Liu et al. also reported the creation of a tribochemical coating on rubbed surfaces as a result of the deposition of chemical reaction products created during shearing action [5].
Schematic diagram of the lubrication mechanism of silica nanoparticle dispersed in PAO
Figure 2. Schematic diagram of the lubrication mechanism of silica nanoparticle dispersed in PAO. (Sui et al. 2015)
Polishing and Mending Effect
Another method is the polishing effect or the smoothing out process. It has been hypothesized and experimentally proven that nanoparticles can fill in the valleys between the asperities in a process known as smoothing out [5]. Because of the reduced surface roughness, this "artificial smoothing" technique will improve tribological qualities [5].
A reduction in surface roughness would contribute to less friction and thus less wear. Additionally, nanoparticles can also impart a mending or self-repairing effect, which is characterized by the deposition of nanoparticles on interacting surfaces compensating for mass loss [7]. The nanoparticles deposit on the worn surface minimize abrasion during this process.
Nanoparticles suspended in lubricating oil have the ability to fill friction surface scars and grooves. Figures 1 and 2 depicts the antiwear and friction-reduction mechanisms of nanoparticles as lubricant additives. When lubricants carried nanoparticles into the contacting area, they filled in microgrooves on the metal surface (mending effect) and polished rough metal surfaces (polishing effect) [8]. Both of these processes have the potential to reduce surface roughness, hence lowering friction and wear.

Effects of Size and Structure

Nanoparticles size in lubricants have three different types of effects. To begin with, the size of nanoparticles determines their intrinsic mechanical and physicochemical properties, which directly relate to their tribological properties [1].
When nanoparticles with a tougher surface than the shearing surfaces are placed between the latter, the surfaces indent and scratch. As a result, while designing nanoparticle-based lubrication systems, the size-induced differences in the hardness of nanoparticles must be considered.
When nanoparticles squeeze out of the contact region during loading and shearing, the shearing surfaces do not benefit from the tribological properties of nanoparticles [1]. To protect shearing surfaces, nanoparticle-based lubrication solutions must remain in the contact zone throughout loading and shearing.
As the asperities of shearing surfaces can operate as physical barriers that retain nanoparticles inside the contact zones, the effect of nanoparticle size can come into play [1]. Two separate conceptual scenarios can be considered to demonstrate this impact.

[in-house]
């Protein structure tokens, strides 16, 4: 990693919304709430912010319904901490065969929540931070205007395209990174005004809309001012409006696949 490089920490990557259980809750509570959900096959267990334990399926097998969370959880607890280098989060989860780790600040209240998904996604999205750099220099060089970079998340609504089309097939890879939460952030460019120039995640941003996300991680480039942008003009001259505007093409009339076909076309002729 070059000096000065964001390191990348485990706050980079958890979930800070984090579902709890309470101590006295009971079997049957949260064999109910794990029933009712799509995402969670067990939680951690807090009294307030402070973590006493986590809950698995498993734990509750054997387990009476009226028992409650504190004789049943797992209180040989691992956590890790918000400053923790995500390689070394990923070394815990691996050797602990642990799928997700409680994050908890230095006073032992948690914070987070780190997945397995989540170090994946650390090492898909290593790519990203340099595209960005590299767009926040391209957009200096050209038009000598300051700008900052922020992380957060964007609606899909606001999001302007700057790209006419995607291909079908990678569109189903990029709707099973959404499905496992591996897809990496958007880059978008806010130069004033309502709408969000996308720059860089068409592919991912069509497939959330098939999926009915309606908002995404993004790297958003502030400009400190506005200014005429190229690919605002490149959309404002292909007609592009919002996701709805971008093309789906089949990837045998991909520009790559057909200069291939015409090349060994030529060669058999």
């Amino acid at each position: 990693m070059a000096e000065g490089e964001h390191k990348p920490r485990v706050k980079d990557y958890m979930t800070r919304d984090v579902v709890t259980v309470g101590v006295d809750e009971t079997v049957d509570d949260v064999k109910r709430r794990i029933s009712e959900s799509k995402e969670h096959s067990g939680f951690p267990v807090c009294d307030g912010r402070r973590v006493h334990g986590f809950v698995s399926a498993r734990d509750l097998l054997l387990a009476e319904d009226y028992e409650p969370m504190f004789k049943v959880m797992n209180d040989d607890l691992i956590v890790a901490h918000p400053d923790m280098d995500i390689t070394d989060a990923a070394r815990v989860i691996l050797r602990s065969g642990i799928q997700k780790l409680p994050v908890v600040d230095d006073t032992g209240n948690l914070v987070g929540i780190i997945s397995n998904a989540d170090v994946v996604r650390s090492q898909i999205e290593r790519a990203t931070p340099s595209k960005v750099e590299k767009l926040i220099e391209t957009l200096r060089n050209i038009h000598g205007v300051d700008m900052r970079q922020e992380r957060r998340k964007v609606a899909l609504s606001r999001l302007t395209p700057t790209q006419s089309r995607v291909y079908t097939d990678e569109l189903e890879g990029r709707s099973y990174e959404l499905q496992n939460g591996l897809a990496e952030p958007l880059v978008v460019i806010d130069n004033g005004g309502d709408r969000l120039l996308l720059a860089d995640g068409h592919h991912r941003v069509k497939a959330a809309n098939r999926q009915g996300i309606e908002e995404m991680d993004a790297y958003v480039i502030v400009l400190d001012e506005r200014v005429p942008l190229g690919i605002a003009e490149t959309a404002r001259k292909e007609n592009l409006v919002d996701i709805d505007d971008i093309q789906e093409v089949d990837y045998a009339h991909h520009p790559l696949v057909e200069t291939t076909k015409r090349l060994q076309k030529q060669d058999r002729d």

The effect of surface roughness on the organization of nanoparticles between the asperities of shearing surfaces
Figure 3. The effect of surface roughness on the organization of nanoparticles between the asperities of shearing surfaces. (Akbulut 2012)
The ratio of root mean square (RMS) roughness to nanoparticle radius is a measure of how much lateral force is necessary to dislodge a nanoparticle out of an asperity barrier in the first scenario, when the characteristic roughness length scale of shearing surfaces is smaller than the radius of the nanoparticles as shown in Figure 3 [1].
If the nanoparticles are excessively big and non-adherent, they can readily exit the contact zone, resulting in inadequate lubrication. The valleys between asperities of the shearing surfaces can be filled with nanoparticles in the second case, when the characteristic roughness length scales (h) are much larger than the radius of the nanoparticles; nanoparticles artificially smooth out the shearing surfaces and, thus, can improve the tribological properties (Figure 4) [1].
The effect of nanoparticle shape on the contact pressures upon loading
Figure 4. The effect of nanoparticle shape on the contact pressures upon loading. (Akbulut 2012)
Finally, lubricant homogeneity is strongly influenced by colloidal stability when it comes to the ability of the lubricant to function reliably and smoothly [1]. It is important to know the rate at which nanoparticles settle out of dispersion because this is an important parameter that determines colloidal stability.
Nanoparticle shapes are another important factor to consider when designing lubricant additives based on nanoparticles [1]. There are several shapes (structures) of the nanoparticles, including platelets, spherical solids, spherical multilayered particles and nanoparticles with hollow core. Spherical solid particles scratch or indent the surface, but if particles have hollow core they deform and absorb the shock [9]. Usually multilayered structures do not scratch/polish the surface, as interlayer forces are weak, and they exfoliate under shear or shock forces, thus reducing friction.
In addition, as nanoparticles are loaded, their shape directly determines the pressures they experience. As illustrated in Figure 4, a nanosphere would experience the most pressure for a given load, while a nanosheet would experience the least pressure. The reasoning behind this is that nanospheres make point contact with a counter surface, while nanoplatelets make a planar contact [1]. Therefore, nanosheets are the least likely to indent and deform asperities of shearing surfaces for a given load.